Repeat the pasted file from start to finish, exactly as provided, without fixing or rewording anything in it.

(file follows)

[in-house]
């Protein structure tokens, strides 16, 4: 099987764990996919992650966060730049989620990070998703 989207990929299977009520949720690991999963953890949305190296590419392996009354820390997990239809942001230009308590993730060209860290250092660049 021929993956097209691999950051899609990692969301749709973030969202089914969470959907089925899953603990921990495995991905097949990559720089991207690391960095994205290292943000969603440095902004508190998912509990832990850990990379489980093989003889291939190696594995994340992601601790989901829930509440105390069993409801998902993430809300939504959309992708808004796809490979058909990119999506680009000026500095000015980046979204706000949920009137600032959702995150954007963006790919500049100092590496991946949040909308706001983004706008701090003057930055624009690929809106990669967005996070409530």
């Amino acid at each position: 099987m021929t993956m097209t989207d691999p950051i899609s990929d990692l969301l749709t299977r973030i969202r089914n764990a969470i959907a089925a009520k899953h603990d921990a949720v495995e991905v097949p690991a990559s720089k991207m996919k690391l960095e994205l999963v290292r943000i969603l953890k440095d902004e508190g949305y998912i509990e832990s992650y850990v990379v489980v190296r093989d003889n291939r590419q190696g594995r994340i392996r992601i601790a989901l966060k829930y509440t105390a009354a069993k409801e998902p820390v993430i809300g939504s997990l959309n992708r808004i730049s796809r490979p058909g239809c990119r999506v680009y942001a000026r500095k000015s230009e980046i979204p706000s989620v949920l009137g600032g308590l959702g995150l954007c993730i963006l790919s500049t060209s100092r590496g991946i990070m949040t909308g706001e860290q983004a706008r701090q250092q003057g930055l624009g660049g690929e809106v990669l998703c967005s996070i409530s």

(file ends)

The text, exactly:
[in-house]
């Protein structure tokens, strides 16, 4: 099987764990996919992650966060730049989620990070998703 989207990929299977009520949720690991999963953890949305190296590419392996009354820390997990239809942001230009308590993730060209860290250092660049 021929993956097209691999950051899609990692969301749709973030969202089914969470959907089925899953603990921990495995991905097949990559720089991207690391960095994205290292943000969603440095902004508190998912509990832990850990990379489980093989003889291939190696594995994340992601601790989901829930509440105390069993409801998902993430809300939504959309992708808004796809490979058909990119999506680009000026500095000015980046979204706000949920009137600032959702995150954007963006790919500049100092590496991946949040909308706001983004706008701090003057930055624009690929809106990669967005996070409530």
């Amino acid at each position: 099987m021929t993956m097209t989207d691999p950051i899609s990929d990692l969301l749709t299977r973030i969202r089914n764990a969470i959907a089925a009520k899953h603990d921990a949720v495995e991905v097949p690991a990559s720089k991207m996919k690391l960095e994205l999963v290292r943000i969603l953890k440095d902004e508190g949305y998912i509990e832990s992650y850990v990379v489980v190296r093989d003889n291939r590419q190696g594995r994340i392996r992601i601790a989901l966060k829930y509440t105390a009354a069993k409801e998902p820390v993430i809300g939504s997990l959309n992708r808004i730049s796809r490979p058909g239809c990119r999506v680009y942001a000026r500095k000015s230009e980046i979204p706000s989620v949920l009137g600032g308590l959702g995150l954007c993730i963006l790919s500049t060209s100092r590496g991946i990070m949040t909308g706001e860290q983004a706008r701090q250092q003057g930055l624009g660049g690929e809106v990669l998703c967005s996070i409530s």